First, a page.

The Jets-Texans game has a whole passel of 1-on-1 and unit-on-unit tête-à-têtes to fill up a whole half-hour of the State Farm NFL Matchup show.
Darrelle Revis vs. Andre Johnson. The Jets' Ground and Pound posse against DeMeco Ryans and Houston's run-stoppers. The Jets' Bermuda Triangle of Kris Jenkins, Bart Scott and David Harris trying to make the Texans' Steve Slaton disappear.
What about the importance of Jets left tackle D'Brickashaw Ferguson vs. Texans right end Mario Williams?
"Oh, yeah," Ferguson said Wednesday. "For people that know."
Fans who always follow the football or the bouncing QB may want to cast a glance to No. 60 in green and white trying to keep at bay No. 90 in deep steel blue and battle red. It will have a lot to say about Mark Sanchez's chances of coming out of his rookie starting debut unscathed. It will have a major impact on Rex Ryan's odds of coming out of his rookie NFL head coaching debut with a win.
Brick never shied away from such comparisons, but he used to be a lot quieter about such matchups as he matured from the Jets' first-round pick and rookie starter in 2006 through growing pains and growing up in '07 and last season.
One of the themes this week is Ferguson's steady improvement over his first three seasons in the league — and the slings and arrows of outraged fandom that he had to absorb to get to where he is today.
"It was something I just had to accept. I had to eat it," he said of the criticisms he heard. "Talk about having skin like an armadillo. There's no going away, you're not going to give up. We all want to play like Adrian Peterson coming into the league and blow everybody away. But till you get it right, you've got to deal with the negativity."
Brick did that through what he called his slow, gradual improvement whose starting point was impossible to point to with any accuracy.
"You can feel yourself grow. You know when you're getting better," he said. "You start feeling it. You look at yourself on tape, you look a little different, you respond to different things. So you can feel when the scale is starting to tip in your favor. I never felt like it was an overnight thing, but I definitely knew things were changing for me."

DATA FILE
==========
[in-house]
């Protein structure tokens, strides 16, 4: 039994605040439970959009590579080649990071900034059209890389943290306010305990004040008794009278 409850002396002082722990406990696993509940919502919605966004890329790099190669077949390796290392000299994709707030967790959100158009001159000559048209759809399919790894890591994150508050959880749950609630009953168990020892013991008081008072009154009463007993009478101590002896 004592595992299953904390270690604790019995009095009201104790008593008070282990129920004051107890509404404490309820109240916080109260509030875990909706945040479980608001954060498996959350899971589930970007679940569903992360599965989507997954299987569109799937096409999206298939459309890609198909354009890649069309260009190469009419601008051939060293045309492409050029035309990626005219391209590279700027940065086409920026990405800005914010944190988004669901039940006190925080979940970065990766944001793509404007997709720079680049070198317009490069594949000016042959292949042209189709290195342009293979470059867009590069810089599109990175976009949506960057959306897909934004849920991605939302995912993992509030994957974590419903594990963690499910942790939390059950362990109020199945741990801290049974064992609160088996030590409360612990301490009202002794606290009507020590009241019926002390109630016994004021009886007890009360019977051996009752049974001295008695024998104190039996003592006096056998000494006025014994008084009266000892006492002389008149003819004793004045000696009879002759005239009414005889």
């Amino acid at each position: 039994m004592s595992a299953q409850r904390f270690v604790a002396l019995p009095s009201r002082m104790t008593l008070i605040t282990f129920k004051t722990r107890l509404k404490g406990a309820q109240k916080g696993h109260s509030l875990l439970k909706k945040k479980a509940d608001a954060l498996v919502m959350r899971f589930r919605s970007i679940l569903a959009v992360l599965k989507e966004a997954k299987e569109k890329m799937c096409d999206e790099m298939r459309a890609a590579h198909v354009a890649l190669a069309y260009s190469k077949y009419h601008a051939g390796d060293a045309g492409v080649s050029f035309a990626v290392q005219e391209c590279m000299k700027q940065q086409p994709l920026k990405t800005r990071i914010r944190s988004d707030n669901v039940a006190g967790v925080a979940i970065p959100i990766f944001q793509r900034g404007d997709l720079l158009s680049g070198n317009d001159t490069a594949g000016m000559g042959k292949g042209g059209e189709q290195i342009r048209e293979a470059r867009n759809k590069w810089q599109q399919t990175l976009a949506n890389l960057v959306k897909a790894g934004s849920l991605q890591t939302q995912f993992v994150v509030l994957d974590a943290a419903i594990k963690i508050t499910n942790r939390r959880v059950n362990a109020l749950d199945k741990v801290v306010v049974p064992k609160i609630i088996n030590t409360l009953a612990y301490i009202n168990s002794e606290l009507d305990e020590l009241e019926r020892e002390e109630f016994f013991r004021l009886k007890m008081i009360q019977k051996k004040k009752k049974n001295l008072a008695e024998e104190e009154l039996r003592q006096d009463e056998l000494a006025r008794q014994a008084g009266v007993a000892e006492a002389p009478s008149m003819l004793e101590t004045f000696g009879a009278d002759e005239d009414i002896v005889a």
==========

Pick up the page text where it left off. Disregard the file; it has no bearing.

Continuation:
While the start is shrouded in the past, some landmarks are visible. In July 2008 Ferguson just looked more of the blindside protector of his QB that he was billed as coming out of Virginia. After an off-season of diligent work with strength coach Sal Alosi and his staff, he even won one of Eric Mangini's strength awards — and the choice dorm parking space at training camp that went with it.
Late last season he found out he was a third alternate at tackle in the AFC Pro Bowl balloting. This summer he heard new head coach Rex Ryan say of him, "Oh, man, this guy can be special." That was about the same time that the once reticent player told newyorkjets.com "I'm definitely going to make the Pro Bowl this year."
"You can have more pride or self-confidence in what you're doing because you can see it," Ferguson explained Wednesday of his emerging attitude. "It's not just somebody paying you a kind word here or there. It's 'I've demonstrated I can do it on a continuing basis. I understand why I'm having success.'
"You're taking ownership of your game, putting yourself in more of a power position. You're the driver."
Of course, even the best starting drivers can use some high-test gas. Brick said he gets that from remembering some of those criticisms.
"I never forget," he said. "When I'm on the field, I remember all the comments and use it as fuel. I keep that, and I take it out on my opponents."
One of those opponents will be Williams, whom he used to run into in college when Virginia took on North Carolina State. And like Ferguson, Williams went through his own trial by ire, not living up to some shortsighted fans' notion of what the first pick of the draft was supposed to be in his rookie season.
But in the past two seasons, Williams has compiled 26 sacks, fourth-most in the NFL in that span. Ryan, asked about the Texan's development, replied, "It's frightening ... the guy is a stud."
Which raises the question: What happens when two players who were underappreciated as rookies and are now building very fine professional careers run into each other. Explosion? Matter/antimatter annihilation? Who wins this battle on Sunday?
Brick didn't answer directly.
"Heart. Who wants it more," he said. "You know what I'm saying?"
Yeah, I think we do.